My UA/NASA Space Grant project will provide a year-long mentoring experience for underserved, high school-aged youth in a program built around two simultaneous parts. First, students will participate in and complete self-directed, outdoor field science research projects while learning about and engaging with the local environment. Second, students will enroll in a credit-bearing course at the UA (cost-free). This course is created specifically for the participating students and will provide an introduction to higher education, the scientific process and research, and include visits to UA laboratories and research facilities. The program will be designed to center on the students’ needs and their personal and educational development, providing them social and academic bridges towards higher education. Students will be guided and mentored on and off-campus by a team of UA undergraduate and graduate student scientists, as well local community-based agencies. Overall, my role is to facilitate sustained engagement with science alongside positive personal and social development through strengthening meaningful connections between local youth, the university, and community-based organizations.
I am a second-year master's student in the Department of Hydrology and Atmospheric Sciences. I have been working with the Cooper Center to develop experiential science curricula for 5th graders. The Cooper Center is known for its hands-on research-based programs in science and earth education. It is more important than ever before to engage the next generation in STEM. The young inquiring minds of today will become the problem solvers of tomorrow, and there are a lot of problems to solve. By locally contextualizing issues including climate change, water scarcity, and species endangerment, we can spark curiosity and help it bloom into a passion for STEM. Whether it's through NASA's world-scale missions or field sessions in the Sonoran Desert, we strive to open up learning opportunities for our youth.
I am a fourth-year Ph.D. student in the Department of Computer Science. My research focuses on machine learning applications in astronomy and planetary science. I work with researchers in the Steward Observatory on classifying astronomical transients (brief, explosive astronomical events) using information about the galaxies in which those events take place. I also work with researchers in the Lunar and Planetary Laboratory on identifying the mineralogy on the surface of Mars and the Moon, using images taken by instruments aboard satellites rotating around those planetary bodies. I find working in this domain rewarding and meaningful because the objective of these projects is to ultimately optimize scientific observations and enhance our understanding of nearby planetary bodies in our solar system and far-reaching astronomical events.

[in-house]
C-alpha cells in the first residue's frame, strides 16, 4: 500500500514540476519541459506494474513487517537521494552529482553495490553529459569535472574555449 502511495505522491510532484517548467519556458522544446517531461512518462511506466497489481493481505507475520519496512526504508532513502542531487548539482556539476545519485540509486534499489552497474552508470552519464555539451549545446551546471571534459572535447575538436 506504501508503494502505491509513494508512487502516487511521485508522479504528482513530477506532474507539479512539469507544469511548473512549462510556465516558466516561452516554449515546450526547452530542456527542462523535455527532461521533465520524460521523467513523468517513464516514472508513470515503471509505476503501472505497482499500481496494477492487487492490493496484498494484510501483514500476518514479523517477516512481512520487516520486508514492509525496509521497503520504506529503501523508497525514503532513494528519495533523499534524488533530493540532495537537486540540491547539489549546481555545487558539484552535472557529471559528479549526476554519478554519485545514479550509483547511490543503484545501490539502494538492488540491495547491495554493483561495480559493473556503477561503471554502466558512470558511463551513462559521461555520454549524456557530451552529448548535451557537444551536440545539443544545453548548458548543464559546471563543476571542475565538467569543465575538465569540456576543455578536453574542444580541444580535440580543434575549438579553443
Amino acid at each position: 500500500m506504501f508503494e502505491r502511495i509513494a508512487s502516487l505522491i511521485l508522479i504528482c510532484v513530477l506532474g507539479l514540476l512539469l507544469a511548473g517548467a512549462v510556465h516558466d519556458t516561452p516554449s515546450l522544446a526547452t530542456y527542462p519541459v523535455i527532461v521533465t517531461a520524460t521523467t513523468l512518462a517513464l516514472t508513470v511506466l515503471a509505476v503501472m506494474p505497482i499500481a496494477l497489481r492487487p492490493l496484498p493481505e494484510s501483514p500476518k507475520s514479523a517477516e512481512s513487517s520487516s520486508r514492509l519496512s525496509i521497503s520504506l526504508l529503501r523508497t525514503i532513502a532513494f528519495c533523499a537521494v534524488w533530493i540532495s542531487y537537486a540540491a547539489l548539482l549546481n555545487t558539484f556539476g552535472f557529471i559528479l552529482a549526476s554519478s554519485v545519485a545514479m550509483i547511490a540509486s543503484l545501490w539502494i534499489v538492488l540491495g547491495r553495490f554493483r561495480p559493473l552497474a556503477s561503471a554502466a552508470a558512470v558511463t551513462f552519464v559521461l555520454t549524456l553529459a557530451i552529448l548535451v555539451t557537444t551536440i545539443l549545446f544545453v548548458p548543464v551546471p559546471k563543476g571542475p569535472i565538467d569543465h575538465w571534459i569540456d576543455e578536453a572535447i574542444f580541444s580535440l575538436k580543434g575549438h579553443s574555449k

Before coming to the University of Arizona, I attended Virginia Tech in Blacksburg, VA, graduating in 2016 with a B.S. in Computer Science, and worked as a software consultant in Richmond, VA. I've participated in STEM outreach and science communication in different facets, and enjoy supporting others to explore and learn more about science. I have participated in outreach events in STEM/Computer Science for women at the middle school and university levels. I have also participated in research in Diversity, Equity, and Inclusion, collecting data to identify trends in the retainment of students of different demographics in computer science. My NASA Fellowship project focuses on enhancing public trust in science via an engaging and personal podcast series featuring space scientists.
I’m a third-year Ph.D. student in the Environmental Science department at the University of Arizona. My dissertation research focuses on late Quaternary soil-landscape evolution in the Sonoran Desert with an emphasis on better understanding how desert landscape dynamics and paleoclimate influenced land-use decisions and subsistence strategies employed by pre-European contact indigenous peoples. My NASA Space Grant project involves teaching students at Tucson High Magnet School about the importance of soils and soil processes in the global carbon cycle. This project will use in-classroom lab experimentation coupled with the field study of soils at the university agricultural experiment station. The soil experiments will use easy-to-find, low-cost materials and the experimental methods will be designed, at least in part, by the students themselves. The students will also have the option to collect and analyze their own soils. The overarching goal of the project is to get students thinking about the complex natural world that exists under their feet and to inspire an appreciation for what the average person simply refers to as “dirt”.